Denmark’s agriculture can feed much more than its own population of 5.5 million. It’s a big food exporter, with about twothirds of its agricultural production going to exports, and it has a large pork industry that consumes a large proportion of its grain production.
"The annual production of Danish agriculture is sufficient to meet the food requirement of 15 million people," according to the yearbook Agriculture in Denmark, published on behalf of the farmers organization Danish Agriculture (Dansk Landbrug) and the Danish Agricultural Council (Landbrugsraadet).
The average Danish farm size is 55 hectares, second only to the United Kingdom in the European Union (E.U.).
According to the International Grains Council, Denmark’s total grain production in 2008 was 9.1 million tonnes, up from 8.2 million in 2007. Wheat production rose to 5.1 million tonnes from 4.5 million. Barley production in 2008 was 3.5 million tonnes, up from 3.1 million, with rye production unchanged at 100,000 tonnes.
Total imports of wheat in 2008-09 are expected to come to around 384,000 tonnes, with all but 30,000 tonnes coming from other E.U. countries, according to the French analysts Stratégie Grains. It puts total wheat exports at 398,000 tonnes, with 110,000 going to non-E.U. countries. Its 2008-09 figure for the Danish crop is 5.027 million tonnes, with a predicted an increase to 5.094 million in 2009-10.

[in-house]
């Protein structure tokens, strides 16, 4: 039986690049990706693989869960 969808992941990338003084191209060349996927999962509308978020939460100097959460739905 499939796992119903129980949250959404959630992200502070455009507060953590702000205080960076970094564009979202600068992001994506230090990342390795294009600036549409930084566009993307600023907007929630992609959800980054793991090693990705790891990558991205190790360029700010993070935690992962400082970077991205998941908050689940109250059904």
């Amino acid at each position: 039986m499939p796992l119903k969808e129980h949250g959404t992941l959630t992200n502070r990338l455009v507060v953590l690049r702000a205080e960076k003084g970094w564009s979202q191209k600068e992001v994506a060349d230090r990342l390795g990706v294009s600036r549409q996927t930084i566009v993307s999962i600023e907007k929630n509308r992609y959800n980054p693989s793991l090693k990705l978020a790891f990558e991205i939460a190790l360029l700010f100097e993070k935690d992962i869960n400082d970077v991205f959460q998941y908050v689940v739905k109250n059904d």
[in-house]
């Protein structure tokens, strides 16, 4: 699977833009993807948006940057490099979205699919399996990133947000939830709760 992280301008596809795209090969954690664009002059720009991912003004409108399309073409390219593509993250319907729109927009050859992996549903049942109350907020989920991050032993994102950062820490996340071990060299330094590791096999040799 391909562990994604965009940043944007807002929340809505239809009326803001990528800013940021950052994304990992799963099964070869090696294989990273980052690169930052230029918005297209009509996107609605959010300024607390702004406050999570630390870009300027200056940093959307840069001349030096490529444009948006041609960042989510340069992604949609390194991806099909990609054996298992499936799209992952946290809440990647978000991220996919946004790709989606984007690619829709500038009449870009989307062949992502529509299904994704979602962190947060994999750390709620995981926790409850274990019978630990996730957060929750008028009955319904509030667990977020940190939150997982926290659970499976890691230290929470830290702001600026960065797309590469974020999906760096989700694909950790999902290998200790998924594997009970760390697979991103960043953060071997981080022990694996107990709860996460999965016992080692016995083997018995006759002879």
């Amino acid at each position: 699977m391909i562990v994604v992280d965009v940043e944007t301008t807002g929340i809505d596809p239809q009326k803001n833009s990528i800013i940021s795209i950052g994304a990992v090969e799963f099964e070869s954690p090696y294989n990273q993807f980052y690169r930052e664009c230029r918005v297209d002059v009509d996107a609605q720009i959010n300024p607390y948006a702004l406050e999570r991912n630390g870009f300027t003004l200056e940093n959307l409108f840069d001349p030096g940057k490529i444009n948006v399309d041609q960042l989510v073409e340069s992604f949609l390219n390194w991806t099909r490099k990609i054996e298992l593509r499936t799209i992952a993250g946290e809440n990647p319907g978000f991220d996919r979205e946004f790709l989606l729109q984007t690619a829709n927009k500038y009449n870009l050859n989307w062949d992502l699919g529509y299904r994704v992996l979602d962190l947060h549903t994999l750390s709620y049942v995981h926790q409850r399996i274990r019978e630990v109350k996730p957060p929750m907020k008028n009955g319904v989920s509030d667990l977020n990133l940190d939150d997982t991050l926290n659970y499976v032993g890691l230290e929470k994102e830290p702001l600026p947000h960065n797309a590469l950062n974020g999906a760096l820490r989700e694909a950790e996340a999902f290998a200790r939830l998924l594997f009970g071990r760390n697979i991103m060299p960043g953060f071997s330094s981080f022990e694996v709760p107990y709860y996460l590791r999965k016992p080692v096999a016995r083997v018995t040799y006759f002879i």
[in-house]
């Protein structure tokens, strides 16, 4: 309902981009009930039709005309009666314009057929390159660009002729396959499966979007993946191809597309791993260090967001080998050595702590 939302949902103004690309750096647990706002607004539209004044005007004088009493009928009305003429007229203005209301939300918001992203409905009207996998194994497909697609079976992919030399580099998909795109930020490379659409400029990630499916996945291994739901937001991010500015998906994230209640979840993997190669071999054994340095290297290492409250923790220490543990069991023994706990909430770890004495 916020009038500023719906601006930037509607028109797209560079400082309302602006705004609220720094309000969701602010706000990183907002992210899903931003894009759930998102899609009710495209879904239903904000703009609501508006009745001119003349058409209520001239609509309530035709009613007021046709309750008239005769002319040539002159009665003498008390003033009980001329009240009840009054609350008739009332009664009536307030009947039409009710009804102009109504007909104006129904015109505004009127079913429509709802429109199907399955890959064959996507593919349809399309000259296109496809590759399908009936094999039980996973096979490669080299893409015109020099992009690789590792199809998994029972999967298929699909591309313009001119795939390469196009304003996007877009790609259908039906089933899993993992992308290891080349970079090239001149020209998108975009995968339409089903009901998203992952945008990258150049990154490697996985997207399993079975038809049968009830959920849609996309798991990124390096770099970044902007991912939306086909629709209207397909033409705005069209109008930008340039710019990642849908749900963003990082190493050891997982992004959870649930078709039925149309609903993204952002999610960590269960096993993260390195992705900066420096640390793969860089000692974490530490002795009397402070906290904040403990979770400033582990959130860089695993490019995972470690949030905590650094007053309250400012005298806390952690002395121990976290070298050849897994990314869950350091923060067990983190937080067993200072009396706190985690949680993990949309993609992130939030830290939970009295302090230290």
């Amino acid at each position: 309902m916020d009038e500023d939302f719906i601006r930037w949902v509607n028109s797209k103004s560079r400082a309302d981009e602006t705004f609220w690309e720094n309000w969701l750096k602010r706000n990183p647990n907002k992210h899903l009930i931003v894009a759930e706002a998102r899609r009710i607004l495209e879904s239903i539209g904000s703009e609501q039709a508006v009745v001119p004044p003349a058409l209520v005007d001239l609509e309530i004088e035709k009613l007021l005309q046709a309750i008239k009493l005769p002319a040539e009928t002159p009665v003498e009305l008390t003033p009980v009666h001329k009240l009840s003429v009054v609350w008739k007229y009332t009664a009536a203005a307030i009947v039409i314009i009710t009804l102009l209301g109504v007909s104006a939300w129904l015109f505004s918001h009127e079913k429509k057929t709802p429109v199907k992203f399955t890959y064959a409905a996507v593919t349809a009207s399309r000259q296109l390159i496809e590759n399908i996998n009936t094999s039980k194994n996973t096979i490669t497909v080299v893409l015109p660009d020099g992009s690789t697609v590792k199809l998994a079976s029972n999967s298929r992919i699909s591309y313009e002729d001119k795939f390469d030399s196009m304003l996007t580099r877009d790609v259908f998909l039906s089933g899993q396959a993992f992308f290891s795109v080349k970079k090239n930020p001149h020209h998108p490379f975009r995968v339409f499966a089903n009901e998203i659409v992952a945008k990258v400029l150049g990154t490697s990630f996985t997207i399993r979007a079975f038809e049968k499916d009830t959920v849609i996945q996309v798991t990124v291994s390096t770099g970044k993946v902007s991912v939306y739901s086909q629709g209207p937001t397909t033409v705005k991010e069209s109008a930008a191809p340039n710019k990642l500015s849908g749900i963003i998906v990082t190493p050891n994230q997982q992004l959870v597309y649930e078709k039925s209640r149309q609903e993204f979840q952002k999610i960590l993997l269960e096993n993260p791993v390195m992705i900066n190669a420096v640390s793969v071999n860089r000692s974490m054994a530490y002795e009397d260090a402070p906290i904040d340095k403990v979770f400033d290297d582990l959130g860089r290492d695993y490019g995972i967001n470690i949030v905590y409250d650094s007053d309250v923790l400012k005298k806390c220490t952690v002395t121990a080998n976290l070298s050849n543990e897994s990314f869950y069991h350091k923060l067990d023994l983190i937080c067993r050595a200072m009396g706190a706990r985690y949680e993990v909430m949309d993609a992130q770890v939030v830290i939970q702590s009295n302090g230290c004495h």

Denmark is also a producer of rapeseed. According to the E.U.’s statistics organization, Eurostat, rapeseed production was 637 million tonnes in 2008, compared with 596.3 million in 2007.
TWO BIG MILLERS
Brinch-Nielsen noted that Denmark also is a big grain producer, with most of it going to the pig feed sector. "Annual production is around a million pigs, and we’re only 5 million people," he said.
Denmark is largely self-sufficient, although it has to import higher quality grain, mainly because of restrictions on the use of chemicals. "Milling grain does mainly come from Denmark," he said. "We also import high-protein grain from Sweden and Germany and the rest of the world. We have a deficit of highprotein milling grain."
Volatile markets have created a new problem for millers who have to deal with rapidly changing prices. "It goes up and down all the time," Brinch-Nielsen said. "We can’t have any structure. It used to be that the best price came to the biggest buyer. Now it depends when you bought the wheat."
Millers also face a highly competitive environment. "All over Europe this year has seen intense competition," he said. "There is large competition from central Europe."
The credit crunch has hit millers’ ability to invest.
"Investing in mills demands you have a very strong financial position," he said. "We do in Valsemøllen. For newcomers it’s different. But there is overcapacity, so that’s okay with me."
Ivan Pedersen, purchasing manager of Lantmännen Cerealia, the country’s biggest milling organization, explained how the two big companies dominate completely.
"You can find a couple of small oat mills," he said. "If you really take industrial production of flour, there is only us and Valsemøllen. We have two-thirds of the market. Our competitor, Valsemøllen, has about one third."
However, that does not mean that there is no competition. "We have competition from Germany," he said. "We’re buying grain from Germany, and it is possible to drive up flour from German mills."